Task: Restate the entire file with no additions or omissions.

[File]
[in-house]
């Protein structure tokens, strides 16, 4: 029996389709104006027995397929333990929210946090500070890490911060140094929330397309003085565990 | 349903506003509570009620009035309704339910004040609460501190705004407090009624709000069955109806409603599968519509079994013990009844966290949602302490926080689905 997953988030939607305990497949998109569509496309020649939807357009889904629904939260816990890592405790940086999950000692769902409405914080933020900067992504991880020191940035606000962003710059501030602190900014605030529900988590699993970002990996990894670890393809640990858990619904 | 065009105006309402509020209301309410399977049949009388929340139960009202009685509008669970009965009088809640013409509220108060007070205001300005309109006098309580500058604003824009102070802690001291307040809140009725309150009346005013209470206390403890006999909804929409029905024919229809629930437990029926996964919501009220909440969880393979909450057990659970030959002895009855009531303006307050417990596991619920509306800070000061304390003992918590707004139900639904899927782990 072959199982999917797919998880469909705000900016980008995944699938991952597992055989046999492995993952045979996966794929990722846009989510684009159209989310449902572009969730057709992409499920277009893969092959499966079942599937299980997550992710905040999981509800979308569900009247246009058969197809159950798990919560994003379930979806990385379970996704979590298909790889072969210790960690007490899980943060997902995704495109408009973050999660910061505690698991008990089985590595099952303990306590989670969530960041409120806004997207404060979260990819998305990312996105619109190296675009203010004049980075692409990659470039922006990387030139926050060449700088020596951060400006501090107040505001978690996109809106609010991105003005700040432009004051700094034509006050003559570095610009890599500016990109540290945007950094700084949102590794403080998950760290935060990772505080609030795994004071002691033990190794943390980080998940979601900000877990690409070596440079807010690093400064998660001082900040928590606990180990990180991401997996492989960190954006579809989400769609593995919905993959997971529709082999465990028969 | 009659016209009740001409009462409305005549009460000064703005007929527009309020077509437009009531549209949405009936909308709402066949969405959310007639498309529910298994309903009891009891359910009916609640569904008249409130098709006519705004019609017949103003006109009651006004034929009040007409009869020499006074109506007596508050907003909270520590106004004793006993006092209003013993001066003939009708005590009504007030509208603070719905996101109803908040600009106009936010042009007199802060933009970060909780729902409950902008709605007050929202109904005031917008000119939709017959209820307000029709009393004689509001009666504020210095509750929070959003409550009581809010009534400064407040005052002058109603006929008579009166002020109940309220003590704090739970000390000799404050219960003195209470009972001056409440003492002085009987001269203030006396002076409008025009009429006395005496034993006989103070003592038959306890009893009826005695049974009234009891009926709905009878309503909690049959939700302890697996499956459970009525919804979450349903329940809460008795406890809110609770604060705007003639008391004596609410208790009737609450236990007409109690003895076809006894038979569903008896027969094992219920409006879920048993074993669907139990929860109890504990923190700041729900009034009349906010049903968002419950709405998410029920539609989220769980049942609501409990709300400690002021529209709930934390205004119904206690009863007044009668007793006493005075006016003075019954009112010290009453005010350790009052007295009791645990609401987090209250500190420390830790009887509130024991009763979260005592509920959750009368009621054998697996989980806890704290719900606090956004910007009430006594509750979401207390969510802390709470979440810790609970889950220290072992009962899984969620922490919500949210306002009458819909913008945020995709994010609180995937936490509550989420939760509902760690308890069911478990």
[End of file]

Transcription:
[in-house]
């Protein structure tokens, strides 16, 4: 029996389709104006027995397929333990929210946090500070890490911060140094929330397309003085565990 | 349903506003509570009620009035309704339910004040609460501190705004407090009624709000069955109806409603599968519509079994013990009844966290949602302490926080689905 997953988030939607305990497949998109569509496309020649939807357009889904629904939260816990890592405790940086999950000692769902409405914080933020900067992504991880020191940035606000962003710059501030602190900014605030529900988590699993970002990996990894670890393809640990858990619904 | 065009105006309402509020209301309410399977049949009388929340139960009202009685509008669970009965009088809640013409509220108060007070205001300005309109006098309580500058604003824009102070802690001291307040809140009725309150009346005013209470206390403890006999909804929409029905024919229809629930437990029926996964919501009220909440969880393979909450057990659970030959002895009855009531303006307050417990596991619920509306800070000061304390003992918590707004139900639904899927782990 072959199982999917797919998880469909705000900016980008995944699938991952597992055989046999492995993952045979996966794929990722846009989510684009159209989310449902572009969730057709992409499920277009893969092959499966079942599937299980997550992710905040999981509800979308569900009247246009058969197809159950798990919560994003379930979806990385379970996704979590298909790889072969210790960690007490899980943060997902995704495109408009973050999660910061505690698991008990089985590595099952303990306590989670969530960041409120806004997207404060979260990819998305990312996105619109190296675009203010004049980075692409990659470039922006990387030139926050060449700088020596951060400006501090107040505001978690996109809106609010991105003005700040432009004051700094034509006050003559570095610009890599500016990109540290945007950094700084949102590794403080998950760290935060990772505080609030795994004071002691033990190794943390980080998940979601900000877990690409070596440079807010690093400064998660001082900040928590606990180990990180991401997996492989960190954006579809989400769609593995919905993959997971529709082999465990028969 | 009659016209009740001409009462409305005549009460000064703005007929527009309020077509437009009531549209949405009936909308709402066949969405959310007639498309529910298994309903009891009891359910009916609640569904008249409130098709006519705004019609017949103003006109009651006004034929009040007409009869020499006074109506007596508050907003909270520590106004004793006993006092209003013993001066003939009708005590009504007030509208603070719905996101109803908040600009106009936010042009007199802060933009970060909780729902409950902008709605007050929202109904005031917008000119939709017959209820307000029709009393004689509001009666504020210095509750929070959003409550009581809010009534400064407040005052002058109603006929008579009166002020109940309220003590704090739970000390000799404050219960003195209470009972001056409440003492002085009987001269203030006396002076409008025009009429006395005496034993006989103070003592038959306890009893009826005695049974009234009891009926709905009878309503909690049959939700302890697996499956459970009525919804979450349903329940809460008795406890809110609770604060705007003639008391004596609410208790009737609450236990007409109690003895076809006894038979569903008896027969094992219920409006879920048993074993669907139990929860109890504990923190700041729900009034009349906010049903968002419950709405998410029920539609989220769980049942609501409990709300400690002021529209709930934390205004119904206690009863007044009668007793006493005075006016003075019954009112010290009453005010350790009052007295009791645990609401987090209250500190420390830790009887509130024991009763979260005592509920959750009368009621054998697996989980806890704290719900606090956004910007009430006594509750979401207390969510802390709470979440810790609970889950220290072992009962899984969620922490919500949210306002009458819909913008945020995709994010609180995937936490509550989420939760509902760690308890069911478990």